Sunday, July 21, 2019

7 Confessions of a Raggedy Artist: Part 4

Today's post will complete my 7 Confessions series. I saved this confession for last because there are a few subcategories under it. I have always learned best by researching and hands-on training and practice, and I know that I am not alone in this, so I decided to turn my last confession into a teaching moment to help others avoid my mistakes.

Confession #7: I still make rookie mistakes! 

Sure, I have been into arts and crafts for decades, but I still make some mistakes that I think I should be well past by now. Hey, nobody's perfect! Maybe this confession will help a few rookies out there.

Background First!

I learned early on that it is usually better to complete the background of a composition first. This is good advice for a few reasons. Backgrounds tend to be less detailed than the foreground in a work of art. Completing the background initially will help you avoid obliterating details that you want to emphasize. Depending on the medium, the background first rule can also keep your surface cleaner. Working from top-to-bottom is also beneficial when your medium is easily smudged like graphite and pastels. I know these tips are not applicable in all situations, but I have found them to be beneficial most of the time.

Photo by Craig Adderley from Pexels

Sketch your subject a few times before starting the finished work.

You might think that this goes without saying, but sometimes I get so excited with an idea that I want to jump right in with the good papers or canvas. This works out sometimes with crafts like acrylic pour abstract painting or drippy expressive watercolors, but any piece requiring detail and precision is worth planning and practicing first so you don't waste materials. You will also enjoy the results more, in my opinion. You don't even have to make detailed, full-size sketches. In fact, completing a few thumbnail renditions can be more helpful because you can try out different compositions in a fairly short period. You use less sketchbook space as well.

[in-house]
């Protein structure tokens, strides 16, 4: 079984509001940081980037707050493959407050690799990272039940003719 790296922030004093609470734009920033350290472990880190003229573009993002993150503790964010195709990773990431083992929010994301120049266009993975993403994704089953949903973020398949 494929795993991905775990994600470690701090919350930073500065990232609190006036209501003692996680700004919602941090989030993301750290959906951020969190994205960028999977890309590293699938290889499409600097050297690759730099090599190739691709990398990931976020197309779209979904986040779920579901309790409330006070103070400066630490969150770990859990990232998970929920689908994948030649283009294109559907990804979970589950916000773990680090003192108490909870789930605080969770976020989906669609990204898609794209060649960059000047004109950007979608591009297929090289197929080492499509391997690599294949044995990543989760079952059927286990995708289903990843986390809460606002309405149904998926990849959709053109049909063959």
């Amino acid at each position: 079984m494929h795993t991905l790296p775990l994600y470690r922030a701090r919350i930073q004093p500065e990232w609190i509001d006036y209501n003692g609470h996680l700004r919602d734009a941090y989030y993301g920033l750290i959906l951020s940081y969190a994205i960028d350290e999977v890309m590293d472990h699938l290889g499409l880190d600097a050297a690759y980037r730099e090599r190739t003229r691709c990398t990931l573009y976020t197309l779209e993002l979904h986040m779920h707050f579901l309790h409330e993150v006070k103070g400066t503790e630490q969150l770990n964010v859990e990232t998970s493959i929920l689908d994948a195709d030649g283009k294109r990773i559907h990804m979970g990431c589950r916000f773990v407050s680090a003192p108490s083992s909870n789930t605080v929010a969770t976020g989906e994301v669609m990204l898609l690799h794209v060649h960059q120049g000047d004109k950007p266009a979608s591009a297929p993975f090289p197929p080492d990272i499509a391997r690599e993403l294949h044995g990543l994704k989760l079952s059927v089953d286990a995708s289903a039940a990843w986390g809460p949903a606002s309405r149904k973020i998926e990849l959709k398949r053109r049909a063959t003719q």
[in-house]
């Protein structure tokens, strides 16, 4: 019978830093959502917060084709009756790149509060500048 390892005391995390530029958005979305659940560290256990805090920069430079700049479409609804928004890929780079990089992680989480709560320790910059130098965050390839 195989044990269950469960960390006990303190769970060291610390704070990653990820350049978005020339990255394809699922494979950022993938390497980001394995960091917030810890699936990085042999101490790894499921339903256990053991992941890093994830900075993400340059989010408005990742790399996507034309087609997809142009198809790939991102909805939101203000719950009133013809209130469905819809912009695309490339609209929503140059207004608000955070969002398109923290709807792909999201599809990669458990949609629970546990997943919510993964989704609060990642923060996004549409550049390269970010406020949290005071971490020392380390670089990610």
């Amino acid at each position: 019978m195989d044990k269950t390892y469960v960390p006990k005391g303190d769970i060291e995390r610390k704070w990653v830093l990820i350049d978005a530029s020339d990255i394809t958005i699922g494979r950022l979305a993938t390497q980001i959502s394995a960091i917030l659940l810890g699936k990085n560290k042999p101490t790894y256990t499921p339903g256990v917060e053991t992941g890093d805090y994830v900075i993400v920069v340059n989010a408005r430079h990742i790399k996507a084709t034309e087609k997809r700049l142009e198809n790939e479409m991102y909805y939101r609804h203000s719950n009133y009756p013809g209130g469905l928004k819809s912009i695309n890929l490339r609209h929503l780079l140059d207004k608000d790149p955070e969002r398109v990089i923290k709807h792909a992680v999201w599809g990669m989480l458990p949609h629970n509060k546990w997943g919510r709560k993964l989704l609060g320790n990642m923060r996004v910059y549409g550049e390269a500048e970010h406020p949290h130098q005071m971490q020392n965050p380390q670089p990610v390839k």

Photo by Burst from Pexels

Loosen up!

I tend to get so wrapped up in my work that I want to be as close as possible to it, which often results in an aching neck and back and cramped fingers. This is not only uncomfortable, but it can be detrimental to one's work. Tight, rigid arm and wrist movement can inhibit expression and throw off scale and proportions in your artwork. Bad posture and a cramped or cluttered work space can lead to frustration and exhaustion as well. Here are some tips to help you avoid physical pain and aggravation while drawing and painting:

  • Set up your work space in advance
  • Sit up straight! Check and correct your posture regularly
  • Use your whole arm for more expressive strokes
  • Hold your pencil or brush loosely and change grips to make different marks
  • Step back from your work a few feet regularly to check your scale and proportions

Photo by Laura Stanley from Pexels

Use scrap paper to test new techniques. 

No matter how experienced I become with a certain medium, I still cannot always predict how it will work with other media or surfaces. For example, I have used colored pencils for a few decades, but there are innumerable combinations possible in mixed media work. I have used them with liquid blending mediums like mineral spirits and alcohol with great results, but not all art papers can handle that combination. You never want to experiment with something like that after you have completed several layers on a finished piece (yes, I have done this). This is when you want to use a scrap of the same type of paper to test out the combination. It only takes a few minutes, but it can save you many wasted hours of hard work!

Do you have any rookie mistakes that you want to confess? Feel free to share them in the comments!

I hope that my confessions series has been informative or at least somewhat entertaining for fellow raggedy artists out there. I want to add more interesting content for readers, so I plan to document a personal project for my next few articles. I have a redecorated studio that needs more wall art, and I want to create a couple of small decorative paintings that compliment my new color scheme. I will be using inexpensive materials that anyone can buy at the local craft store or Wal-Mart. I can't wait to start! 

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